A Brief History of “Back-focus”
Last weekend I was at Horicon National Wildlife Refuge and experienced some focus problems with my Canon 7D heretofore non-existent, or so I thought. Upon reviewing photographs from the 7D from the past several months, I noticed that none of them were actually as sharp as they could have been. I attributed the softness to the lack of acutance in the files, and while I continue to believe that is an inherent property of cramming 18 megapixels into an APS-C format sensor, there was a real problem in play.
I didn’t want to believe that it could be a question of the camera “back-focusing” (or front-focusing) because I’ve grown to distrust people’s claims that their camera, and not their own inabilities, are to blame for their out-of-focus photographs. I don’t remember these claims from the film days. Perhaps I was just oblivious to the complaints, but I tend to believe that the instant feedback of the digital camera is partly to blame for the knee-jerk reaction that anything wrong with the pictures must be camera, not operator, error.
I will not mince words: ever since the Canon 10D and the Nikon D70, there’s been a lot of bitching and moaning in online forums about back-focused images, and I did not believe them. At all. Until now.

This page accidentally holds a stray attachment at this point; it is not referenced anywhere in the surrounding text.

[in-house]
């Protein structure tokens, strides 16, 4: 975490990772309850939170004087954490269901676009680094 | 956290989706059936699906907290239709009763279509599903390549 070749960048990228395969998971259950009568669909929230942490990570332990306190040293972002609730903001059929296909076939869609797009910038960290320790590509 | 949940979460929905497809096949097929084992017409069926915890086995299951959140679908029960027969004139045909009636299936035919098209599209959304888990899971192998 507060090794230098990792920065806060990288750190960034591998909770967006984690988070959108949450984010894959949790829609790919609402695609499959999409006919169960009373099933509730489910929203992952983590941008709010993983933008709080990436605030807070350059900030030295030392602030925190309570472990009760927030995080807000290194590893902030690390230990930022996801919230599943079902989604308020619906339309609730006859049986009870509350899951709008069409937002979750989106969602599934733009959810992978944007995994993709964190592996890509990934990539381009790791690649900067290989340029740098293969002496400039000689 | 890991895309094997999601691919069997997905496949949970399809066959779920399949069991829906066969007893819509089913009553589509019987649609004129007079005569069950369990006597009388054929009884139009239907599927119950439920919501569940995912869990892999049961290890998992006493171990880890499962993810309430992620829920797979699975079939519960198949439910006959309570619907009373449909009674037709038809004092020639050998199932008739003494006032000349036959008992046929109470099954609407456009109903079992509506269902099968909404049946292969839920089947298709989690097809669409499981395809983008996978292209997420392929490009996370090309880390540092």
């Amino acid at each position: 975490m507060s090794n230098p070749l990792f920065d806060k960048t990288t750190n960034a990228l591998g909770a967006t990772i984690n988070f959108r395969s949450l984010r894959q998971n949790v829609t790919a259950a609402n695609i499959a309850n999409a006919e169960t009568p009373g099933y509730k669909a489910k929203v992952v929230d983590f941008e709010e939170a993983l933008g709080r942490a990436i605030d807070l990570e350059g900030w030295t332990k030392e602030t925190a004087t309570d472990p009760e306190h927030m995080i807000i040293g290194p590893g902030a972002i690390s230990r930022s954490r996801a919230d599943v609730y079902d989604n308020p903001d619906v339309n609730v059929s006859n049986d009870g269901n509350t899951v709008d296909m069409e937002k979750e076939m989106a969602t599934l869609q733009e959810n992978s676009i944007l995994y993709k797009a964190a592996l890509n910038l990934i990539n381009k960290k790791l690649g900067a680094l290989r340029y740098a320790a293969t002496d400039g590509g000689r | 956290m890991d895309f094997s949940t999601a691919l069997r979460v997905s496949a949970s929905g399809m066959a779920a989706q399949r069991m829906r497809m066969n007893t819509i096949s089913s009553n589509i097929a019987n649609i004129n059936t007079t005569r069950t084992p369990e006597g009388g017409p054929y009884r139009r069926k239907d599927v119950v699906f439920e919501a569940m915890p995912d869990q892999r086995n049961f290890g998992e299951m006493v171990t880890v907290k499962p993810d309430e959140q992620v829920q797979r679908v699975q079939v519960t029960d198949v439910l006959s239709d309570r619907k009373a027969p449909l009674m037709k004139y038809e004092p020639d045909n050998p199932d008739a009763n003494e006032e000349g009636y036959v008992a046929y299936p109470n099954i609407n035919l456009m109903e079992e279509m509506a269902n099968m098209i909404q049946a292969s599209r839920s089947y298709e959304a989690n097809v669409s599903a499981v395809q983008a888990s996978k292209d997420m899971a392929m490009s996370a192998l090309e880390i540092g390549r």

Now, I will argue that there is definitely operator error to blame in most many cases of complaints about back-focusing. Last weekend I was convinced that I must have chosen the wrong focus point or didn’t have the AF locked by holding in the rear button–some prefer AF to only be activated by using the back button, I prefer AF to only be turned off if I hold in the back–and allowed AI Servo (Continuous AF for Nikonians) to screw up the focus. To confirm my assumption, the next day I took test photographs in the garden around my parents house in Racine, Wis. and was shocked to discover that none of them were sharp. Sure, the wind was to blame in a couple cases, but even when conditions were perfectly still the results were poor, so I rented a LensAlign from Lensrentals.com to investigate whether front or back-focus was to blame.
And what did I find after I unpacked and set up the LensAlign? The 7D and the 5D Mark II both back-focused with the 400mm DO IS lens. Well, there goes the neighborhood. And a lot of preconceived ideas, with it.
Post continues after the jump!
Tools of the Trade